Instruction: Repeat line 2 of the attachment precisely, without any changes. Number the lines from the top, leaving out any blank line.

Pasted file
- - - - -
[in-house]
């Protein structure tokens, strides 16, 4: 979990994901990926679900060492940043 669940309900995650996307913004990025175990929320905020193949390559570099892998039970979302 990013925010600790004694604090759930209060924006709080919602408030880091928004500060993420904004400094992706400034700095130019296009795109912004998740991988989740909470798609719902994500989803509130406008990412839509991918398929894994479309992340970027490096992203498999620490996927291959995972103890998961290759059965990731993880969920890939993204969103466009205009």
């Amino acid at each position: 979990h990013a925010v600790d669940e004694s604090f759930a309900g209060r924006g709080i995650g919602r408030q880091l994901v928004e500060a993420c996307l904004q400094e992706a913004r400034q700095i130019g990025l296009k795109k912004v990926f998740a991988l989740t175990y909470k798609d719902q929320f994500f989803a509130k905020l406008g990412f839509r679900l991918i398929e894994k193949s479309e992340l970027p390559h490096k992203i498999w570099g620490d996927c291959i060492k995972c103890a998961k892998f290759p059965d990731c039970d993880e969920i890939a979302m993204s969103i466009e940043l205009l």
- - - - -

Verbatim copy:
């Protein structure tokens, strides 16, 4: 979990994901990926679900060492940043 669940309900995650996307913004990025175990929320905020193949390559570099892998039970979302 990013925010600790004694604090759930209060924006709080919602408030880091928004500060993420904004400094992706400034700095130019296009795109912004998740991988989740909470798609719902994500989803509130406008990412839509991918398929894994479309992340970027490096992203498999620490996927291959995972103890998961290759059965990731993880969920890939993204969103466009205009």